It’s been official since September 1, 2004, and it’s working: the sport-pilot rule is a reality; light-sport aircraft (LSA) and flight training are available; and maintenance facilities are catching on. So, how does one get that sport-pilot certificate? What does it take, and how much does it cost?
The sport-pilot rule was designed to promote aviation, to bring new pilots into the fray, to make flying more affordable and to make it simpler.
The FAA asserts that the rule is intended to close some gaps in ultralight training and ultralight-trainer performance; to encourage manufacturers of small, light and safe aircraft; and to clean up some misconceptions surrounding light-aircraft maintenance and procedures.
Said the FAA, “The rule is designed to allow individuals to experience sport and recreational aviation in a manner that’s safe for the intended operations, but not overly burdensome [to the pilot].”
And veteran pilots are important in the grand scheme, too. As existing pilots age and shy away from taking medical exams, they drop out of the pilot population. The sport-pilot rule doesn’t require an FAA medical; only a state driver’s license—and the pilot’s self-appraisal of fitness to fly—are required.
Sport-pilot aircraft (airplanes, weight-shift aircraft, gyroplanes, powered parachutes, balloons and gliders) are primarily designed for recreational and training purposes. That doesn’t mean some can’t go cross-country, but it does mean that they’re not optioned-up or overly expensive.
Relatively simple airplanes are relatively inexpensive, and sport-pilot aircraft include a number of classics (which are inexpensive because of their age) and new designs. These single-engine, fixed-gear, two-seaters (maximum) need to meet a few basic criteria involving weight, maximum and minimum speeds, and complexity, but many an LSA will fit the needs of most new pilots and plenty of veterans."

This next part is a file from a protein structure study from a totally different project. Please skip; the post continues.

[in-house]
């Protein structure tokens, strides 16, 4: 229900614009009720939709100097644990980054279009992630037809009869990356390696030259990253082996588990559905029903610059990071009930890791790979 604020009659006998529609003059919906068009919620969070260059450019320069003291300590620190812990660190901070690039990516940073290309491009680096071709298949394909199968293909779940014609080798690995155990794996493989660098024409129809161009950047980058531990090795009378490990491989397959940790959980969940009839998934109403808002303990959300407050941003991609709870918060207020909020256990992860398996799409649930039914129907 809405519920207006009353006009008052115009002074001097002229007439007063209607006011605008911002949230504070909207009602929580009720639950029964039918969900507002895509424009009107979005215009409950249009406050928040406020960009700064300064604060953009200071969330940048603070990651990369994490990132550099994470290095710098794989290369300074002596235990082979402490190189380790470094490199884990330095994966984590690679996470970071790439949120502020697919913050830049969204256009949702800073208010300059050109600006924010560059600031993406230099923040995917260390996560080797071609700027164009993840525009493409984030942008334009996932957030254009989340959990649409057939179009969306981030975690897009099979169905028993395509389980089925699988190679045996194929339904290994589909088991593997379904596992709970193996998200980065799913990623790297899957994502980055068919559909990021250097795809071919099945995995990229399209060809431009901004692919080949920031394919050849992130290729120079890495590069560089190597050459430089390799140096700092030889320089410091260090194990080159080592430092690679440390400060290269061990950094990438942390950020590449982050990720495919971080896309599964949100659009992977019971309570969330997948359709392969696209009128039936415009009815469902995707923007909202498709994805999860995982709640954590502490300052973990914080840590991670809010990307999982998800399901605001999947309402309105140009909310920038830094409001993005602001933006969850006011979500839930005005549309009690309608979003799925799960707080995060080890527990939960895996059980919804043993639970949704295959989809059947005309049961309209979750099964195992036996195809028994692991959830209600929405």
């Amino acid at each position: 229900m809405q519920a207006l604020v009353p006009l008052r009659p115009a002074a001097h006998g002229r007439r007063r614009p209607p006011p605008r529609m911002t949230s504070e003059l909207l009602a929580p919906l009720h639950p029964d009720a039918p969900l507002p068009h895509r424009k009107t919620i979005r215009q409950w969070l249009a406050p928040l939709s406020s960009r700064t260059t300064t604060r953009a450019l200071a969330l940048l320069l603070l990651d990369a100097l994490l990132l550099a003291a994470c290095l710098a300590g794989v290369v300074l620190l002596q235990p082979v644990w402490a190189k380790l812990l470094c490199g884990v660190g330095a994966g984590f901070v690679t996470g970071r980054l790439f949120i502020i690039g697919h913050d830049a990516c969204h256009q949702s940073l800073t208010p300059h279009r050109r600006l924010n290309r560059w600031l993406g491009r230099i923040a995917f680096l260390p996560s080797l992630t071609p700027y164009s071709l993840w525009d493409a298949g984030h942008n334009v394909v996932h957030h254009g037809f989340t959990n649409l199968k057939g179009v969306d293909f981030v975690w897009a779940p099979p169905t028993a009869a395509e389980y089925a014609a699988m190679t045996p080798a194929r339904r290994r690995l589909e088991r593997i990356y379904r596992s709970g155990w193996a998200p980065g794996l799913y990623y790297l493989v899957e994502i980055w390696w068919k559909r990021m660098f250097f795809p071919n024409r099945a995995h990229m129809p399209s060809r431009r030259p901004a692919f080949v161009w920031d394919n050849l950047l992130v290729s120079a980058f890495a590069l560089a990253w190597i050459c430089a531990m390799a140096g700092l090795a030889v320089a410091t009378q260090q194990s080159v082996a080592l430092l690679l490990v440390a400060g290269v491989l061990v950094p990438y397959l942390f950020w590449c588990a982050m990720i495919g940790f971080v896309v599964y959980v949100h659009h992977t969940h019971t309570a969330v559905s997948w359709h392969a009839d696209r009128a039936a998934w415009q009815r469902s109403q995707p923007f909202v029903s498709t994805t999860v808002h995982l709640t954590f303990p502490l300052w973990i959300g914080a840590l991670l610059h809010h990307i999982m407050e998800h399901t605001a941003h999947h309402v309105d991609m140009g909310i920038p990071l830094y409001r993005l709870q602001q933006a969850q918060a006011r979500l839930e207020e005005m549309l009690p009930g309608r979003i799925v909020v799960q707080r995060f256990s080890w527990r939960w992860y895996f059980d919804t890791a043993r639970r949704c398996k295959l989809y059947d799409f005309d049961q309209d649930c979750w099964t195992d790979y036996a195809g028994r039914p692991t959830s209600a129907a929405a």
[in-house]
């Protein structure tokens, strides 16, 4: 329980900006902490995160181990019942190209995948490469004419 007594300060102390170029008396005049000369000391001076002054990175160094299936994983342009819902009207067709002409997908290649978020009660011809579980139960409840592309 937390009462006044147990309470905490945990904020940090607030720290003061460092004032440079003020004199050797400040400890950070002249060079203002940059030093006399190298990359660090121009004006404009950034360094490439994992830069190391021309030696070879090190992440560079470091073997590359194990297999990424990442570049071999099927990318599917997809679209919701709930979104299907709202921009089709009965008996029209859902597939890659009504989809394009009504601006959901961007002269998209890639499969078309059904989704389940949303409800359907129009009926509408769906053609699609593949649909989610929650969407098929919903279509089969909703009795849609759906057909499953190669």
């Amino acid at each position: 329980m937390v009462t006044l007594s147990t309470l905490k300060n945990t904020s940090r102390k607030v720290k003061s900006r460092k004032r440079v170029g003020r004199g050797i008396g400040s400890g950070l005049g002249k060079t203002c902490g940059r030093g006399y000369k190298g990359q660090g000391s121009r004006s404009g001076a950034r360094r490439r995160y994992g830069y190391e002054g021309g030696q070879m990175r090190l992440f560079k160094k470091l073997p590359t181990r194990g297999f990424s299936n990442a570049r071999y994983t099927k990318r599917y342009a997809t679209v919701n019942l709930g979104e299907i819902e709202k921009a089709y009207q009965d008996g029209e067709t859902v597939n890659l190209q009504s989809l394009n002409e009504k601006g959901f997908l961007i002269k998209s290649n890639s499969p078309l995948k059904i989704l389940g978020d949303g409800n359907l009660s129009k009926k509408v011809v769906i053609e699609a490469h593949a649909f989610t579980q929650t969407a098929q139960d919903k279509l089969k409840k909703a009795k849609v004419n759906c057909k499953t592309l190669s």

What Makes It So Accessible?
“Cheap” and “easy” are the bywords. Since the aircraft are simpler, and since the operating limitations keep them in more-open airspace, training requirements for a sport-pilot certificate, the official word for license, are simpler than for a private-pilot license. Bottom line: a talented and dedicated student can get a license in as few as 20 hours of instruction, while a private ticket takes a minimum of 40. Fewer hours of required instruction saves considerable money and time.
With simpler aircraft and fewer requirements for radio work and, frequently, navigation, sport pilots can enjoy flight sooner, in “easier” airspace, in easier-to-fly aircraft. Further, a sport pilot isn’t allowed to fly at night or in instrument conditions, so a lot of additional risks are eliminated.
What Does It Take?
We know that it’s easier to get a sport-pilot ticket than to get a private-pilot certificate, but aviation is serious business; the training isn’t merely a formality. Flight instructors and the FAA are focused on the idea of safe flight, and safe flight requires knowledge and attention.
There are two tests for a new pilot: the knowledge, or written test, and the flight test. Learn the material to pass the FAA’s knowledge test—rules, regulations and basic airmanship—and score at least 70%. This isn’t too hard, as there are many ground schools you can attend (if you can’t find a specific sport-pilot course nearby, a private-pilot ground school will tell you more than you need to know). ASA, Gleim and King Schools, among others, have good courses available.